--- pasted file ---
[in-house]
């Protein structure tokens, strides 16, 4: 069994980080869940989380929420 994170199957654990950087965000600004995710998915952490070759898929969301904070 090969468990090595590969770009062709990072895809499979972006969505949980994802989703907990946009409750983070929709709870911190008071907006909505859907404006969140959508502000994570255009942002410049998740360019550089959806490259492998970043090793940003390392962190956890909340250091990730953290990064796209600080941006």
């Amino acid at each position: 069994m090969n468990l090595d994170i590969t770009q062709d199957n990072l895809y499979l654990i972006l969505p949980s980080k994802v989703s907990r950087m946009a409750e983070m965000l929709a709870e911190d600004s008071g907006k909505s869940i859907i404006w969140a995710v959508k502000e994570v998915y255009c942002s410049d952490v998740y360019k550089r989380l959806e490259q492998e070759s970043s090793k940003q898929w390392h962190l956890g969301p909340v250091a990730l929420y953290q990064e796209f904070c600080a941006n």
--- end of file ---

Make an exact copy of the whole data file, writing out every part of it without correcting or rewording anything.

[in-house]
């Protein structure tokens, strides 16, 4: 069994980080869940989380929420 994170199957654990950087965000600004995710998915952490070759898929969301904070 090969468990090595590969770009062709990072895809499979972006969505949980994802989703907990946009409750983070929709709870911190008071907006909505859907404006969140959508502000994570255009942002410049998740360019550089959806490259492998970043090793940003390392962190956890909340250091990730953290990064796209600080941006």
């Amino acid at each position: 069994m090969n468990l090595d994170i590969t770009q062709d199957n990072l895809y499979l654990i972006l969505p949980s980080k994802v989703s907990r950087m946009a409750e983070m965000l929709a709870e911190d600004s008071g907006k909505s869940i859907i404006w969140a995710v959508k502000e994570v998915y255009c942002s410049d952490v998740y360019k550089r989380l959806e490259q492998e070759s970043s090793k940003q898929w390392h962190l956890g969301p909340v250091a990730l929420y953290q990064e796209f904070c600080a941006n």